Friday, May 23, 2014

Strange Happenings at Barnes’ Folly

Barnes' Folly

Lowell’s newest physician, Dr. John H Barnes, had big plans literally.  Having just finished his apprenticeship with Dr. J. W. Graves, Dr Barnes purchased a plot of land in 1832 on the edge of the Acre on Merrimack Street near the corner of Lewis Street.  He contracted with Osgood Pingrey to do the carpentry work on a building he was having built from canal rubble for the bottom floors and brick for the upper stories. The plans called for a series of dry goods stores at the basement and street levels and a number of halls to be rented out on the remaining floors.  Where the term Barnes’ Folly comes from is rather unsure.  According to the Lowell Cutural Resource Inventory, where the previous information can be found, it could be from the large size of the building or because the property changed hands so many times.  Whatever the reason, Dr Barnes’ hope for such a venture soon dissipated.  The building was sold, foreclosed, returned to the bank for nonpayment of taxes and sold yet again.  And yet it still stands there today with its original canal rubble foundation.
One of the first uses of the new building was space to teach Irish students.  The venture was not very successful perhaps because the school was probably paid for by parents who were hiring their own teachers rather than attend the public schools.  Attendance was not mandatory and even a few cents to pay the rent might be more than the pioneer Irish could afford.  The rooms in Barnes’ Folly were often rented out for offices or as venues for plays and musical presentations such as Damon and Pythias.  The area’s reputation quickly declined and soon the site is mentioned in a number of police reports.  A certain William Marston was arrested with a certain “Sal Sprague” for fornication at the Folly.  Each was fined $10.  In 1857 George Dane, the blacksmith who lived on Dane Street, had the misfortune of falling down a flight of stairs at the Folly and breaking his leg so badly amputation was a possibility.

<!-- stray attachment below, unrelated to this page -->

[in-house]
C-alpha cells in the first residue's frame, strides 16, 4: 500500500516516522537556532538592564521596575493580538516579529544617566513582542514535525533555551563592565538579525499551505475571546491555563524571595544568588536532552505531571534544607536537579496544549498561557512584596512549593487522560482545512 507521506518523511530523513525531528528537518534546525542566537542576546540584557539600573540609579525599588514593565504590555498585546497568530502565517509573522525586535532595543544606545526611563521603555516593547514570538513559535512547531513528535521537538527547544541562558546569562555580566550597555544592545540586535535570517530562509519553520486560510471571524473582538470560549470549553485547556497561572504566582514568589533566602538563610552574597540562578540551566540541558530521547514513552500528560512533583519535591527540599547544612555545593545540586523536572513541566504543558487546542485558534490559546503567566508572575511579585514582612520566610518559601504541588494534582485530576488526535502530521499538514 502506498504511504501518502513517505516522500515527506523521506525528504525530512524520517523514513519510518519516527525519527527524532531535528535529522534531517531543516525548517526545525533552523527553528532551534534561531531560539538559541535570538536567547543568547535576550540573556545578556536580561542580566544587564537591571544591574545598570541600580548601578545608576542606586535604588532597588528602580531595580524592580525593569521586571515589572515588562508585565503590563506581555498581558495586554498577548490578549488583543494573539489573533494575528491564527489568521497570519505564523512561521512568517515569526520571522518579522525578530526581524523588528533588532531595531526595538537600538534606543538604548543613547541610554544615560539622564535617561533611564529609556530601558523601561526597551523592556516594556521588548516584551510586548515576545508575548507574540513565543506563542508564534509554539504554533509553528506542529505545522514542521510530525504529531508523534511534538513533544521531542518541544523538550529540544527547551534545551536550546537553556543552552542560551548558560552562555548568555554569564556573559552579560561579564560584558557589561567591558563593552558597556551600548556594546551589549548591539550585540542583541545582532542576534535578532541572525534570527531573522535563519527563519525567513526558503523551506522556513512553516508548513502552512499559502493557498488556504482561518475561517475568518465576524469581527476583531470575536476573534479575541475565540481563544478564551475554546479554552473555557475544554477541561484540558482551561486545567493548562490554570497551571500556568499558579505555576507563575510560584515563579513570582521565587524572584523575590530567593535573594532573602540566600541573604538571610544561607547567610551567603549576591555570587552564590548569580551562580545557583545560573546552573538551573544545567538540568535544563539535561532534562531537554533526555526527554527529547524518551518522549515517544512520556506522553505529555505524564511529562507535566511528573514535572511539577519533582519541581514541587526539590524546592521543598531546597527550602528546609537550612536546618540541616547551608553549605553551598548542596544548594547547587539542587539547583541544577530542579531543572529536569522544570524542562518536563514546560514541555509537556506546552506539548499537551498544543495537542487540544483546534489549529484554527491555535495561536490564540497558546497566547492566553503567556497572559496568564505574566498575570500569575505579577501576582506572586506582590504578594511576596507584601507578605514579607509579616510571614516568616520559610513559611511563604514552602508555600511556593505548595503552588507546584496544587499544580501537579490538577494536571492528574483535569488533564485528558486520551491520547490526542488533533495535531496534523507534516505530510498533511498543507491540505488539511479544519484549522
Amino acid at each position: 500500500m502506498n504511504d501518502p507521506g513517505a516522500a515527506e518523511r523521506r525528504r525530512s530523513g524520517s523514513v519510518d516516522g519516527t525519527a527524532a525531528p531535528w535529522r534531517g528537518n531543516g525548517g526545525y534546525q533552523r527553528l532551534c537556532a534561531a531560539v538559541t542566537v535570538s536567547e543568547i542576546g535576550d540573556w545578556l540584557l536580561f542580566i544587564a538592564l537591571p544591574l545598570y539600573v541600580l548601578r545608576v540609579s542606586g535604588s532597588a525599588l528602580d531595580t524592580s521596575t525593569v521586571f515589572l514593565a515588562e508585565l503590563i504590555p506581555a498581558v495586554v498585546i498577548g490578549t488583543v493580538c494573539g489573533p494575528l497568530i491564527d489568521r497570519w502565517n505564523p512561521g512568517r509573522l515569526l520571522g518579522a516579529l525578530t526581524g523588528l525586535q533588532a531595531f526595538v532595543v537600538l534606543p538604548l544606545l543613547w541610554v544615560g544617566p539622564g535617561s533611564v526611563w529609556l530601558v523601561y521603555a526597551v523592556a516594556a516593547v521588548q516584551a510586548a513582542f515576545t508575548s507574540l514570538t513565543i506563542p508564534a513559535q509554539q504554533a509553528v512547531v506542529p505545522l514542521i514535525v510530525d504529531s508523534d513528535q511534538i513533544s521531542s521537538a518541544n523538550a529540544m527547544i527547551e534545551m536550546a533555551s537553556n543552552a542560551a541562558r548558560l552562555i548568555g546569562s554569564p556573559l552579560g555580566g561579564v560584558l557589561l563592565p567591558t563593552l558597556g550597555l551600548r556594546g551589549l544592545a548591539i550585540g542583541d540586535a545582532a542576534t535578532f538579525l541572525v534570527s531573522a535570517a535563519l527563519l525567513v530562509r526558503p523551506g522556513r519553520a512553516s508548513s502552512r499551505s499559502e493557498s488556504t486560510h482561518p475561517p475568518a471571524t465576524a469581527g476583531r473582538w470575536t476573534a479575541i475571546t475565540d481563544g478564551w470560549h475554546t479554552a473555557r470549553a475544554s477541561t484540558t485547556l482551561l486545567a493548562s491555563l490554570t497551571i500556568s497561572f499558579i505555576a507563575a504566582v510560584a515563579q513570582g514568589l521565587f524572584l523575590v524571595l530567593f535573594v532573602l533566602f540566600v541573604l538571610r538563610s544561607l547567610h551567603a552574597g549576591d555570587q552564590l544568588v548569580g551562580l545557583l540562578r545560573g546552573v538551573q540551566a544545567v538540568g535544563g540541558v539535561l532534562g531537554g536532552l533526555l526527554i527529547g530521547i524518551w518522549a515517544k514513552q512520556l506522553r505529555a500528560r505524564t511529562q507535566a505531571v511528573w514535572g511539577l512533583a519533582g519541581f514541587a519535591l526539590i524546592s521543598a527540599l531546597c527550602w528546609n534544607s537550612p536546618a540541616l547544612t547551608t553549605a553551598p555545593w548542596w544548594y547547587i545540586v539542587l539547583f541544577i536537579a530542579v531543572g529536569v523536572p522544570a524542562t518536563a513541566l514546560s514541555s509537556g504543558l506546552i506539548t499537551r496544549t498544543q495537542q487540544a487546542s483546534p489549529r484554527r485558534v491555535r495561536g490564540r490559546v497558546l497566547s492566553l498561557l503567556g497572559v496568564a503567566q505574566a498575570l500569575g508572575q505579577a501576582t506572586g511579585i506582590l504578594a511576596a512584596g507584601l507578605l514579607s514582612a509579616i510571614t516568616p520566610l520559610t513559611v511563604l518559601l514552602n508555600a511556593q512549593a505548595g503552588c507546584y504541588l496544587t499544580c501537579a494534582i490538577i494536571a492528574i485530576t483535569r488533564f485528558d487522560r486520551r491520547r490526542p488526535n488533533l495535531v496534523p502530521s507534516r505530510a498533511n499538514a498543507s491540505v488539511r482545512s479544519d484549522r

Liquor was often involved with the goings on at Barnes’ Folly.  The St. Nicolas Saloon in the building was cited for being the cause of a number of disturbances.  The saloon itself was known to sell liquor on the Sabbath!  A sad case happened in 1862.  Catherine Mullen was found dead on the floor in one of the rooms at Barnes’ Folly.  It was apparent that she died of alcoholism.  Her husband was away at war and Mrs. Mullen had taken $12 from the city and spent it all on liquor.  Barely a stick of furniture was found, just some straw ticking and a few clothes.  She was buried in a pauper’s grave. 

Another sad case was a 17 year old girl whose mother and  sisters resided at Barnes' Folly with her.  She was found murdered in the Pawtucket canal.  Screams were heard in the neighborhood, but no one responded.  She was known to be in the company of "rowdy young Irishmen."
Conditions got so bad that in 1864 complaints against the building were lodged before the Board of Aldermen.  The owner, Alanson Folsom, met with the Board at the building to discuss matters.  He was ordered to improve conditions.  Being so close to the Western Canal, it happened that residents of the Folly occasionally met their end by accident or design in the canal.  Also being one of the tallest buildings in the area the mention of someone falling out a window was not unknown. 
A final mention of Barnes’ Folly was when the city tried out their new fire steamers on the building.  The sheer size of the building made it a great target for the fire hoses.  The curse of the building began to fade towards the 20th century when a new owner bought the building and adapted it to new uses.

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